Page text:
Scottish Nature Photographer's Photos Prove That Persistence Pays Off

Scottish Nature Photographer's Photos Prove That Persistence Pays Off

Fstoppers recently covered a vlog that detailed the benefits of repeatedly photographing the same location. And now we have further proof that repetition can pay off in photography, this time from the Scottish countryside.

Scottish nature photographer Sinclair Cunningham has been visiting the  same location for years. Though this location is his personal favorite, he keeps looking for new photographic perspectives on one landscape that he's grown quite familiar with.

Aurora Borealis

This particular spot in the Scottish countryside exhibits a special attraction, one fondly named by locals "The Kissing Trees." Take a look at the photos below and you'll see exactly how these entwined duos of nature got their name.

Sinclair has been visiting the trees since early childhood, and began photographing them six years ago after receiving advice to keep shooting one subject or area repetitively.

What's the benefit to photographing the same place over and over? It may seem counter-intuitive, since typically we often feel that we've "conquered" a subject by creating something worthwhile of it. But by returning and making something unique, we are forcing our minds to be malleable and creative. This strategy brings us out of the box of everyday shooting, and reminds us that unique perspective, timing, and framing can be employed wherever we go. In other words, this exercise keeps us from constantly shooting in a uniform, predictable style.

The area has offered many other unique photographic opportunities.

In an email to me, Mr. Sinclair described how this area has been the source of various photographic opportunities spanning a wide array of gorgeous natural phenomena. In just this one spot, Cunningham has witnessed and captured with his camera "aurora, noctilucent clouds, 22 degree halo, snowscapes (they are pretty inaccessible during heavy snow!), light painting, rain reflections, star trails, the Milky Way, sunsets and sunrises — the list goes on!"

If you were to glance at these images briefly and not notice the repetition of the trees' presence, you might not realize that these photographs were all taken from roughly the same place. Obviously, Cunningham's creative use of framing, timing and angle has allowed for a wide array of styles. In one image, he even switches it up and uses his car's side view mirror as an unlikely focal point.

When asked what inspired the above photo in the rearview mirror, Cunningham wrote to me "This came about as I had made yet another journey up to the trees at sunset and was struggling to find a fresh composition. The idea popped into my head and I positioned the car so I could include the yellow rapeseed crops out of focus in the background which, along with the grass, mimicked the tones of the sunset/grass in the mirror looking back."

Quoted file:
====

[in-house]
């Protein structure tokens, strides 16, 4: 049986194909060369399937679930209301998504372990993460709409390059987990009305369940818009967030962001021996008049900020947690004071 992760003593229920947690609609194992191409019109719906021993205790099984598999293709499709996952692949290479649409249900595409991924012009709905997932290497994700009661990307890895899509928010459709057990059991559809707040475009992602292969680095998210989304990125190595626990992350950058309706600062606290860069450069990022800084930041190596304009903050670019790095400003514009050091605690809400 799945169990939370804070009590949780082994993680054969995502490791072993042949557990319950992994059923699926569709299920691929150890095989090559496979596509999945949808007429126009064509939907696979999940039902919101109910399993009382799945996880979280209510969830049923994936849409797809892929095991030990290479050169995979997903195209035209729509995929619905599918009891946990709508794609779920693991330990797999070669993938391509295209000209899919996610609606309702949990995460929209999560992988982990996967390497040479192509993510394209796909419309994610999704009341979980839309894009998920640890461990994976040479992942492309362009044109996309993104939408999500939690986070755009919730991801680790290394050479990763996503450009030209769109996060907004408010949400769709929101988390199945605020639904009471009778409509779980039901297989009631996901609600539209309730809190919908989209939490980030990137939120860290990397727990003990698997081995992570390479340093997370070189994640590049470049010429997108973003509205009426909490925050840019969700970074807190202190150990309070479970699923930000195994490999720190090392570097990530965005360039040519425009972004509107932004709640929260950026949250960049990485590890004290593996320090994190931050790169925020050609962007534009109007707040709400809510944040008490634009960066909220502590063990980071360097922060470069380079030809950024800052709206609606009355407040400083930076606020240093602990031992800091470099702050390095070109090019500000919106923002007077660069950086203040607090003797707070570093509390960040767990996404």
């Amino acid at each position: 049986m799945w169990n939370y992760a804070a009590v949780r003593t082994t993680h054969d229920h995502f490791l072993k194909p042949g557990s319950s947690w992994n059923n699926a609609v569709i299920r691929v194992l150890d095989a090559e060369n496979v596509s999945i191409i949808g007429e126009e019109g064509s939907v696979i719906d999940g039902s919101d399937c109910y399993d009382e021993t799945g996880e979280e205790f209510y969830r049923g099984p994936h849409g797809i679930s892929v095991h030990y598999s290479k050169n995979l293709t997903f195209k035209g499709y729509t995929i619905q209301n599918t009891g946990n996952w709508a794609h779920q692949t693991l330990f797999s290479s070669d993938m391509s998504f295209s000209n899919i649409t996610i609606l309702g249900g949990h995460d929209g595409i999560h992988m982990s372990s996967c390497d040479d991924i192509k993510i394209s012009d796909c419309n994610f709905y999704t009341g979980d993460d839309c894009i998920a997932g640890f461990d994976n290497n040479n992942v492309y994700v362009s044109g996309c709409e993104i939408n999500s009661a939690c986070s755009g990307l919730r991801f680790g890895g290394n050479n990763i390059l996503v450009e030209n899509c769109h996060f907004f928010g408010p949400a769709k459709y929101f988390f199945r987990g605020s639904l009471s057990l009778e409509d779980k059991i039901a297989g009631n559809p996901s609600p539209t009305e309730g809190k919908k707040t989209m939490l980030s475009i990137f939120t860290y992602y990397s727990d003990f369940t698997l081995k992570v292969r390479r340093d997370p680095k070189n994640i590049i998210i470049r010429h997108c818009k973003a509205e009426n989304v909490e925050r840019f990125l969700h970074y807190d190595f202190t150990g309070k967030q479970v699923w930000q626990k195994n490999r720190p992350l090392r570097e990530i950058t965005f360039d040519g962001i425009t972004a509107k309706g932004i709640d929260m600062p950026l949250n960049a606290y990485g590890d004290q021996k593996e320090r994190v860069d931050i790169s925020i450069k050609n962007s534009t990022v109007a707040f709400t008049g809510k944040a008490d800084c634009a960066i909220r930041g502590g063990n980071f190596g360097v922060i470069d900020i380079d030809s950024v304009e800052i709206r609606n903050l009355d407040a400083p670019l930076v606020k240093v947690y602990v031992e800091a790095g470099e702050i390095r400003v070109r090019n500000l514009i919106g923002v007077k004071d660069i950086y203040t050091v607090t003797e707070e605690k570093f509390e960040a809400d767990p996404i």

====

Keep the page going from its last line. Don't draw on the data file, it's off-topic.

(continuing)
In one of nature's rarer moments, Mr. Cunningham recently captured a stunning pink-hued rainbow arcing over the landscape. Making the image even more magical, one end of the rainbow landed smack dab behind the famous trees. Cunningham produces a calendar every year to showcase his work, and is considering including this iconic shot in the 2020 edition.

Do you have a go-to location for inspiration that you find yourself returning to over and over? Please share your photos in the comments section below.

All images used with permission by Sinclair Cunningham. You can follow his photography on Facebook or Instagram.

Scott Mason's picture

Scott Mason is a commercial photographer in Austin specializing in architectural imaging.

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For sure! It's a comment that I leave quite often with landscape shots that lack a bit of oomph. Saying something like visiting the same site at Sunrise or Sunset or on a day when there is some great cloud cover to add drama. I shot from a friend's 7th floor balcony and got a lot of ho hum shots until the Sun was below the horizon. The sky came to life and made a part of Winnipeg look 'exotic'. :-)

Absolutely! Visiting the same location on different days brings entirely different perception of reality.

Oh my god, imagine my reaction loading up the fstoppers front page to see the Kissing Trees! I live less than 2 miles away from them and photograph them regularly! They really aren't massively famous either, lots of photographers from even the local area don't know where they are! Incredible :)

Wonderful shot Scott. Hopefully the area is not inundated with tourists now.

Some of the rest of the set>>>

and some more...

Funnily enough i head back to one of my first ever photo locations just last night, the difference over 2 years is stark, from technique to editing its worlds away.

Absolutely stunning photos. They make me reconsider the idea of photographing one subject repeatedly. I once did it almost every day for one year but the results hadn't been that compelling and so I stopped the project.